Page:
• 45. #PCORI Participants Renee Mentnech, MS, BSN Centers for Medicare and Medicaid Services Renee Mentnech, MS, BSN, has been with the Centers for Medicare & Medicaid Services (CMS) since 1988 and has served the agency in a variety of positions, including as a Social Science Research Analyst, Special Assistant to the Office Director, and as a manager for the last 14 years. She is a nurse by training and has a graduate degree in health policy from the University of Maryland. Currently, she is the Director of the Research and Rapid Cycle Evaluations Group, Center for Medicare and Medicaid Innovation. She provides leadership and executive direction within CMS for a range of healthcare financing research activities. 45PCORI's Blueprint for a Dissemination and Implementation Action Plan No Photo Available
  • 46. #PCORI Participants Brian Mittman, PhD US Department of Veteran Affairs Brian Mittman, PhD, is Senior Advisor to the VA Center for Implementation Practice and Research Support and a senior research scientist at the Kaiser Permanente Southern California Department of Research and Evaluation. He is a member of the PCORI Methodology Committee and the Association of American Medical Colleges Advisory Panel on Research. He received a PhD in organizational behavior from the Stanford University Graduate School of Business. 46PCORI's Blueprint for a Dissemination and Implementation Action Plan
  • 47. #PCORI Participants Doris Peter, PhD Consumer Reports Doris Peter, PhD, is the Associate Director of the Consumer Reports Health Ratings Center, where she leads multidisciplinary teams that develop ratings and consumer- friendly translations and presentations of data to help consumers understand comparisons of the quality of healthcare products (e.g., drugs) and services (e.g., hospitals, insurance plans). She is the principal investigator of a grant from the Consumer and Prescriber Education Grant Project (Consumer Reports Health Best Buy Drugs) that involves translating and disseminating comparative effectiveness research into actionable advice for consumers. Prior to joining Consumer Reports, she was an editor and publisher at The Medical Letter and then North American editor for an international evidence-based medicine journal. 47PCORI's Blueprint for a Dissemination and Implementation Action Plan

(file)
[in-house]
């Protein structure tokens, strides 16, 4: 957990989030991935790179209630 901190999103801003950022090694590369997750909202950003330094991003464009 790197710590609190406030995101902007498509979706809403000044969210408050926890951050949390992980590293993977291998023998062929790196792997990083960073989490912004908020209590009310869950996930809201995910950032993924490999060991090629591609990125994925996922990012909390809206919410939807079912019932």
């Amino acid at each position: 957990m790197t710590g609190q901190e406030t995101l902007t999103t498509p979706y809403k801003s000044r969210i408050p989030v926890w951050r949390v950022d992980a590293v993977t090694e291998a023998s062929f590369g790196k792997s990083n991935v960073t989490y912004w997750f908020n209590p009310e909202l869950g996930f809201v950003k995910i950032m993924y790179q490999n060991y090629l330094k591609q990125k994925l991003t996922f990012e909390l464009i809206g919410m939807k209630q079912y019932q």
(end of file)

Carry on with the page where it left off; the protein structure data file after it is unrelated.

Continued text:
• 48. #PCORI Participants Michelle Proser, MPP National Association of Community Health Centers Michelle Proser, MPP, PhD Candidate, is the Director of Research at the National Association of Community Health Centers, where she has 10 years of experience collecting data, conducting research and analysis, and applying information to empower communities in their efforts to improve population health. She has authored and co-authored numerous publications on health centers, disparities, primary care, community health, and medical underservice. Her work also includes building health center capacity for community-directed translational research. She has presented at AcademyHealth, the National Conference of State Legislatures, the American Public Health Association, the National Institutes of Health, and other meetings. 48PCORI's Blueprint for a Dissemination and Implementation Action Plan
  • 49. #PCORI Participants Pamela Rich, MPH National Business Group on Health Pamela Rich, MPH, joined the National Business Group on Health in 2007. She is a program analyst in the Institute on Health Care Costs and Solutions. In her role, she manages the National Committee on Evidence-Based Benefit Design and translates research into employer-based strategies. She also works on projects related to employee communications and engagement and maternal and child health. Prior to her current role, she managed the Business Group’s Pharmaceutical Council and completed work on specialty pharmaceuticals and medication adherence. Additionally, she has worked on projects on cancer care, racial and ethnic health disparities, tobacco cessation, and behavioral health. She received a bachelor of arts degree in international affairs and a master of public health degree from The George Washington University. 49PCORI's Blueprint for a Dissemination and Implementation Action Plan
  • 50. #PCORI Participants Kate Ryan, MPA Consumers United for Evidence-based Healthcare National Women’s Health Network Kate Ryan, MPA, is Senior Program Coordinator at the National Women’s Health Network. In this role, she develops and implements a program of legislative and regulatory advocacy to reduce women’s exposure to unnecessary drug and medical treatment risks. As a member of the steering committee of Consumers United for Evidence-based Healthcare, she works to improve the quality of women’s health care through the use of evidence-based medicine. Previously, she worked in the Capitol Hill office of US Representative Joe Sestak on healthcare reform and women’s issues. She received her MPA from the NYU Wagner Graduate School of Public Service. PCORI's Blueprint for a Dissemination and Implementation Action Plan 50